Independent Majority

How this November’s mobility bond can help create a car-independent majority in Austin.

car-independence-mode-shift-by-2030

Today, I asked Austin’s Bond Oversight Committee to support investment in car-independent mobility. Below are my prepared remarks and visualizations.

Good morning.

My name is Julio Gonzalez Altamirano. I’m a Bouldin Creek homeowner and active citizen.

I’m here this morning to urge you to make a substantial investment in moving people, not cars.

I believe we can create a city where a majority of Austinites do not rely on a single-passenger car trip to get to work – where a majority of Austinites can live car-free or car-lite.

Presently, 73% of Austinites drive to work alone.

It doesn’t have to be this way.

car-independence-mode-shift-by-2030

As this table shows, if we match the present-day transit commute share of a sprawling Atlanta or Miami, couple it with the bike commute share of Minneapolis (which is not exactly known for fun, sunny weather) and make incremental gains in our pedestrian, car-pooling, and telecommuting share, then we can get to a car-independent majority. If we start now, we can get there by 2030.

So, please recommend that City Council hold a bond referendum that fully funds the $150 million Bike Master Plan and allocates $260 million for absent priority sidewalks identified in the Sidewalk Master Plan. As you know, over 4,000 Austinites, as well as leading grassroots organizations already support this plan.

It’s a “green” plan for sure, by which I mean it’s a great bang-for-the-buck.

At the median homeowner value, this will cost around $70 per year for 20 years, which is a great deal given that we are working towards giving half of the commuters in this city the opportunity to ditch a car, which the AAA estimates costs about $8,700 per year.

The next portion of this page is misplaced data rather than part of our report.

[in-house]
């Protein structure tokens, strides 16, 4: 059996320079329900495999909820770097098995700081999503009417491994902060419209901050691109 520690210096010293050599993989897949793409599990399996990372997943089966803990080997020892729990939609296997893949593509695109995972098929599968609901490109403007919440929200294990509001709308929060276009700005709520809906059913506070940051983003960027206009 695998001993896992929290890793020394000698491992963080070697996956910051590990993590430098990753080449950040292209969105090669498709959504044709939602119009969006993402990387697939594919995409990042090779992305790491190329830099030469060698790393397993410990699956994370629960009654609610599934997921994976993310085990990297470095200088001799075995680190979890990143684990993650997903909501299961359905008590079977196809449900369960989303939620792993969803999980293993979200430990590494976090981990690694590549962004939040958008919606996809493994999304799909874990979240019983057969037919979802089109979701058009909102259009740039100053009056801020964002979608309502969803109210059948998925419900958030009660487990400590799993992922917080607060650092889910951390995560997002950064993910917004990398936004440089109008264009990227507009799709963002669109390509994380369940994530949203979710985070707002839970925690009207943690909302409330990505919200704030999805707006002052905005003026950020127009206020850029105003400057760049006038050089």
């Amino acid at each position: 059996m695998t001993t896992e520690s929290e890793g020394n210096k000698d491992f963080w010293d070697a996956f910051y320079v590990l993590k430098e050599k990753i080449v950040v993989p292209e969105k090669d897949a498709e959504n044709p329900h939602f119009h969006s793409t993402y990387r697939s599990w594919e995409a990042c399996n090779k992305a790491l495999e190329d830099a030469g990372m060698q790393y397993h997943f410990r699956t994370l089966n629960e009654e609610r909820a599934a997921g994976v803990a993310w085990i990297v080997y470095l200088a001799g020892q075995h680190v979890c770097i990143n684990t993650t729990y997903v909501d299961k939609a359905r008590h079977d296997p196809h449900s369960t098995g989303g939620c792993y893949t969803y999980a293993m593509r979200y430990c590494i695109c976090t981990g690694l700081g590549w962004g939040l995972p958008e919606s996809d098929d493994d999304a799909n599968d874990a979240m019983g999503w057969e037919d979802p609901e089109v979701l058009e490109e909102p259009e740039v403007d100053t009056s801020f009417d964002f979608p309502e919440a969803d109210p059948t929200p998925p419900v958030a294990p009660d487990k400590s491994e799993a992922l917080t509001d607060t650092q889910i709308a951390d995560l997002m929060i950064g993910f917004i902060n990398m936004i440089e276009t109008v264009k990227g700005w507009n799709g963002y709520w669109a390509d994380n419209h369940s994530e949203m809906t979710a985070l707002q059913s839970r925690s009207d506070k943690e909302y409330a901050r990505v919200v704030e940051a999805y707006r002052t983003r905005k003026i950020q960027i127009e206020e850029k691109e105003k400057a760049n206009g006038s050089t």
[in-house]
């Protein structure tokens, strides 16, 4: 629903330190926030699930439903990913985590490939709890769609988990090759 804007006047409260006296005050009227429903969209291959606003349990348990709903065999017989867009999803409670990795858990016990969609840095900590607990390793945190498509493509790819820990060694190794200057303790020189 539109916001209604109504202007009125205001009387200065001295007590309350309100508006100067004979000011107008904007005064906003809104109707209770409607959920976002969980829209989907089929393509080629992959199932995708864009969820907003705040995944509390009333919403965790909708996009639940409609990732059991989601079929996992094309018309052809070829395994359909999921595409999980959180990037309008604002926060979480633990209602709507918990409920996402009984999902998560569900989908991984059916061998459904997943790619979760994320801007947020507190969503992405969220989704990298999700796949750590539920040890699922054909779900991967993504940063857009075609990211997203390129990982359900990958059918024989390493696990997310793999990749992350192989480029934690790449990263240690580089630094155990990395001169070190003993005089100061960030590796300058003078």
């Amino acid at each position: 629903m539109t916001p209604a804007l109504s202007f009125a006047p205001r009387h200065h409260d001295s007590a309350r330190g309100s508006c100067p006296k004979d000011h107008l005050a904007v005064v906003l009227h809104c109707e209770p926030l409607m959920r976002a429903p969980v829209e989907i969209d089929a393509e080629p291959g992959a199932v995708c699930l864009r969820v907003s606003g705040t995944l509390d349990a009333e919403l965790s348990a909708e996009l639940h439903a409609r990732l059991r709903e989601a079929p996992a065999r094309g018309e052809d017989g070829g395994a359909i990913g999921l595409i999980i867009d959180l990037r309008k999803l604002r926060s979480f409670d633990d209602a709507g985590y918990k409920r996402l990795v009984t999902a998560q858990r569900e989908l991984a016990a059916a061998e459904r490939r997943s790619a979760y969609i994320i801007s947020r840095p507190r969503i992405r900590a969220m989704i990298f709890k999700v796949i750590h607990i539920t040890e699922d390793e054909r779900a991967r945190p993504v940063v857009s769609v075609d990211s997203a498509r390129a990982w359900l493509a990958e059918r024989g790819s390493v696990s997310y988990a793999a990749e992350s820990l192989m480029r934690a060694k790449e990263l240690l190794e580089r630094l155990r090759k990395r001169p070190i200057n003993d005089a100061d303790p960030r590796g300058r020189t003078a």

Why_ATX_bike_infrastructure_does_well_on_cost-benefit

Investing in bike infrastructure features an attractive return-on-investment (ROI), as the above calculation by Austin Transportation Department Engineer Nathan Wilkes highlights.

Examples of bike mode shift for major cities

And it’s an approach with a proven track-record. The chart above reveals 3 American stories of bike-powered mode shift.

Closer to home, here’s the dramatic growth in Central Austin bike commuting during the period we built out our bike infrastructure and adopted land use reforms in places such as West Campus.

Central Austin bike mode shift 90-13.png

We can do this.

Addressing our massive sidewalk backlog is an equally promising investment. The updated sidewalk master plan prioritizes absent sidewalks that are within a quarter mile of schools, parks, and bus stops as part of finally addressing our billion-dollar backlog.

Master Bike Plan absent sidewalks by district.png

These sidewalks are in all ten districts. They support greater pedestrian and transit commutes by making it easier to catch the bus and walk around one’s neighborhood.

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This image taken near Becker Elementary colorfully illustrates why good sidewalks are a cornerstone of creating a family-friendly city.

But what about roads?

As you know, in growing regions, roadway expansion doesn’t sustainably reduce travel times or congestion. Because of “induced demand”, roadway expansion simply accelerates sprawl until congested roadways return.

katy-freeway.png

The Katy Freeway- with its costly expansion, and worsening travel times – is perhaps the most dramatic nearby example of this pattern.

Changes in Katy Freeway travel times

We can’t afford to waste precious bond capacity on a quixotic I-35 expansion. We will – hopefully – need that capacity in 2020, for a shot at a truly transformative light rail line that targets our most productive bus corridors.

And we will need it sooner than that to – hopefully – fund land trusts, fix leaky pipes, and refresh the City’s information technology.

Finally, as you craft your investment recommendation, encourage City Council to enact land use reforms that stop incentivizing disconnected, car-centric sprawl and instead catalyze “missing middle” residential development near transit and job centers.

Also, urge CapMetro to re-evaluate its service approach. Local service restoration, cancellation or freezes of the highest-subsidy services, prioritizing frequency instead of coverage, fare recalibration, and a Houston style route re-design are just some of the productivity-boosting strategies worthy of consideration.

Thank you for your time.

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